father to begin with. “Barely daring to breathe or achoo” makes me think that
she was afraid of him growing up, and when Plath says “Marble heavy, a bag full
of God, Ghastly statue with one grey toe” I think she was trying to explain as
a child what she thought her father looked like, a huge guy who looked like a
god and acted like one except that he is frightening and looks like a ghoul.
“Every woman adores a Racist” Plath says, describing her father’s brutality and
how it made him into an idol/god. Plath pushes beyond poetic tradition in her
choice of metaphors, and by pummeling the reader’s senses with the garish
violence of her images.

            The poem has an
ironically affectionate title for one that is so violent and shows such discord
between the dead father, it’s as if Plath has to exorcise her father out of the
life and she has to go through some symbolic killing ritual (which is the
poem).

Unlike her other work, Plath uses harsh rhyme to get the message
across to the reader. It’s a sing-song kind of poem, read aloud the poem sounds
like a chant almost maybe to ward off some evil spirit like her father.

            Many different
metaphors are present in the poem in relation to Sylvia and her father which
are very negative. In the poem her father is a “black shoe” and she has “lived
like a foot” for thirty years, he is a Nazi and she is a Jew, he is a devil and
she is his prey, he is a vampire who drinks her blood; “I have always been
scared of you”.

            Unconditional
love is so hard to find, and I feel as if Plath – no matter what her father did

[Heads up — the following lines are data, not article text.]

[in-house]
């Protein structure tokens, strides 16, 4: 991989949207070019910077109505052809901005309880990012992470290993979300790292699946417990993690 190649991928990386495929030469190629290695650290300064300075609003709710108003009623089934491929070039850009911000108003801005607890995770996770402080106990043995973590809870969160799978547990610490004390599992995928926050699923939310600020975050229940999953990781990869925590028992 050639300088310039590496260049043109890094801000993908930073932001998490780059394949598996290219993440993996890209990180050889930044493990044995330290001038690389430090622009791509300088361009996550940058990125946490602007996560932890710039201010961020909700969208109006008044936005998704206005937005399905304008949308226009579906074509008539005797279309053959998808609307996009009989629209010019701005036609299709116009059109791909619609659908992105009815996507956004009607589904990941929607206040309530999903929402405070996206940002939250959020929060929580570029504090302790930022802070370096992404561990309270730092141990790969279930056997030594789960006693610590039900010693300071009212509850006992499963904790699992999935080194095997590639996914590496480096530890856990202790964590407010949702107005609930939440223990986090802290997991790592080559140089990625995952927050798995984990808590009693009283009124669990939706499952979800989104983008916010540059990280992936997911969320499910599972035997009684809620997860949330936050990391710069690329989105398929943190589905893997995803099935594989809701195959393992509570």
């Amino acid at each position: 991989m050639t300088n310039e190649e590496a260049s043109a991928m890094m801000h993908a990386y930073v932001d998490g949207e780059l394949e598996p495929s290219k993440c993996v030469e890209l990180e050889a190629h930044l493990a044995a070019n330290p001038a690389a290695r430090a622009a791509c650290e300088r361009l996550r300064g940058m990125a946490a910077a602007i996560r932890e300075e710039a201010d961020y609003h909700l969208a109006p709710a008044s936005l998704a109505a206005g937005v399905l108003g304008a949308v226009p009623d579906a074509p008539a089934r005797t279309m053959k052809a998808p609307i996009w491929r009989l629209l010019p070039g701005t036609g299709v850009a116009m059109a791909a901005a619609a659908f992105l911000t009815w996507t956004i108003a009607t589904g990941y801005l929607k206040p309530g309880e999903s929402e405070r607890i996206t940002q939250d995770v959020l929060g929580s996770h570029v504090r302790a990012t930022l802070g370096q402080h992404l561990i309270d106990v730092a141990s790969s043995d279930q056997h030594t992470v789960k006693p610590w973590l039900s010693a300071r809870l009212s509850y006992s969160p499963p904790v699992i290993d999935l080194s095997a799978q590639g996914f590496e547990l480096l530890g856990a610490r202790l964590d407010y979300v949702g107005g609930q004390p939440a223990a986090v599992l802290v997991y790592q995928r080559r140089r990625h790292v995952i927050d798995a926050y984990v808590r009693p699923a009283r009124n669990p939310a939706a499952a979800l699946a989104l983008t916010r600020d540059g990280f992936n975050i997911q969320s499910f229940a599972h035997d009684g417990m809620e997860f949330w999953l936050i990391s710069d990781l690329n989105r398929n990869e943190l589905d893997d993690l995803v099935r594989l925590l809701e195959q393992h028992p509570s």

– will always love him. That is why she’s dedicating a poem to him (she did
write other poems about him but I feel as if this one is the most important).
This is the last thing she has to say about her dad as if it’s the last straw
“Daddy, daddy, you bastard, I’m through.”

 

Contextual:

            “Howl” by Allen Ginsberg appears to
be a three run on sentences but are actually prolonged riffs in a disorganized
poem. The speaker tells us that he has been a witness to the destruction of the
“best minds” of his generation and the rest of the section is a description of
those people; who they were and what they did, and we aren’t told what
destroyed them until later. We learn that the “best minds” aren’t doctors, lawyers,
or scientists. They’re drug users, drop outs, world travelers, bums, musicians,
and poets.

            The key word in the first section
was “who” and the second section asks “what” as in what destroyed the best
minds of his generation? The answer is Moloch. In the Hebrew bible Moloch was a
god in which people would sacrifice children to by putting them in the fire.
Moloch is associated with war, government, capitalism, and mainstream culture,
he is an inhuman monster that kills youth and love.

            The third section is addressed to